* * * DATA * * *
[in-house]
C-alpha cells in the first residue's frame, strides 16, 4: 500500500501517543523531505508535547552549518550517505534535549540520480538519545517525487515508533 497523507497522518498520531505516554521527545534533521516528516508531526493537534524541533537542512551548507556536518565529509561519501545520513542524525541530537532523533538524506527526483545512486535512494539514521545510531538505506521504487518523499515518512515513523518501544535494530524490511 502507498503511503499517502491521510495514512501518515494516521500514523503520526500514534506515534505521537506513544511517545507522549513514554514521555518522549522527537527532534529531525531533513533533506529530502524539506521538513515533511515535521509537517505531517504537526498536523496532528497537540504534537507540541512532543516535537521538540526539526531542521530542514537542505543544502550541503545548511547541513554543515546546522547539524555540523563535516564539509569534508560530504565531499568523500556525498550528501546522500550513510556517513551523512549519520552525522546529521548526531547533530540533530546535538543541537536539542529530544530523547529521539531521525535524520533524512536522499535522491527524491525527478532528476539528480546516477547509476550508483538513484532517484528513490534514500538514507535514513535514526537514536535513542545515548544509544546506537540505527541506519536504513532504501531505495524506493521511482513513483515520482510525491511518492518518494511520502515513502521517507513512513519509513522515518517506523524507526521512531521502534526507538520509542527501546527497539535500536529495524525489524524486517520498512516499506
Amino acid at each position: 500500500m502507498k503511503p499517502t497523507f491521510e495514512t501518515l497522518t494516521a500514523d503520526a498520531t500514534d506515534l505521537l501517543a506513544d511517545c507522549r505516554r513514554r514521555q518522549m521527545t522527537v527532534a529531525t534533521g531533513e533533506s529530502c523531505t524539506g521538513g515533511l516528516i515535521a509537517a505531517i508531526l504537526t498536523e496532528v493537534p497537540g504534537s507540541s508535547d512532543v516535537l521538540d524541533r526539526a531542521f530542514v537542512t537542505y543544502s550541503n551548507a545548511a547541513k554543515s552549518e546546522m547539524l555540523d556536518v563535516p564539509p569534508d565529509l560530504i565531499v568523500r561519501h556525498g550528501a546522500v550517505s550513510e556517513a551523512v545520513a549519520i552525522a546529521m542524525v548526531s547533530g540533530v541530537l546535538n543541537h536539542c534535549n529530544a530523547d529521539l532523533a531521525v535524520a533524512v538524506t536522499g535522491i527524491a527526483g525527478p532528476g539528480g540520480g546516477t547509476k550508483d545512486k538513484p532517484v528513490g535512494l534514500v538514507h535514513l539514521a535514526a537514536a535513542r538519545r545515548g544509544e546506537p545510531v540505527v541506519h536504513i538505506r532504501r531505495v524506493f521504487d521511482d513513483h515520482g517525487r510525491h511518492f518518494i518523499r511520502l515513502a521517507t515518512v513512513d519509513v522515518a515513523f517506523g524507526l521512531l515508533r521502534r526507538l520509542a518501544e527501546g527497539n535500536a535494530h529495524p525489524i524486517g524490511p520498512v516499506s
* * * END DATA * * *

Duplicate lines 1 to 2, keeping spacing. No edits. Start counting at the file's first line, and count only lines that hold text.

[in-house]
C-alpha cells in the first residue's frame, strides 16, 4: 500500500501517543523531505508535547552549518550517505534535549540520480538519545517525487515508533 497523507497522518498520531505516554521527545534533521516528516508531526493537534524541533537542512551548507556536518565529509561519501545520513542524525541530537532523533538524506527526483545512486535512494539514521545510531538505506521504487518523499515518512515513523518501544535494530524490511 502507498503511503499517502491521510495514512501518515494516521500514523503520526500514534506515534505521537506513544511517545507522549513514554514521555518522549522527537527532534529531525531533513533533506529530502524539506521538513515533511515535521509537517505531517504537526498536523496532528497537540504534537507540541512532543516535537521538540526539526531542521530542514537542505543544502550541503545548511547541513554543515546546522547539524555540523563535516564539509569534508560530504565531499568523500556525498550528501546522500550513510556517513551523512549519520552525522546529521548526531547533530540533530546535538543541537536539542529530544530523547529521539531521525535524520533524512536522499535522491527524491525527478532528476539528480546516477547509476550508483538513484532517484528513490534514500538514507535514513535514526537514536535513542545515548544509544546506537540505527541506519536504513532504501531505495524506493521511482513513483515520482510525491511518492518518494511520502515513502521517507513512513519509513522515518517506523524507526521512531521502534526507538520509542527501546527497539535500536529495524525489524524486517520498512516499506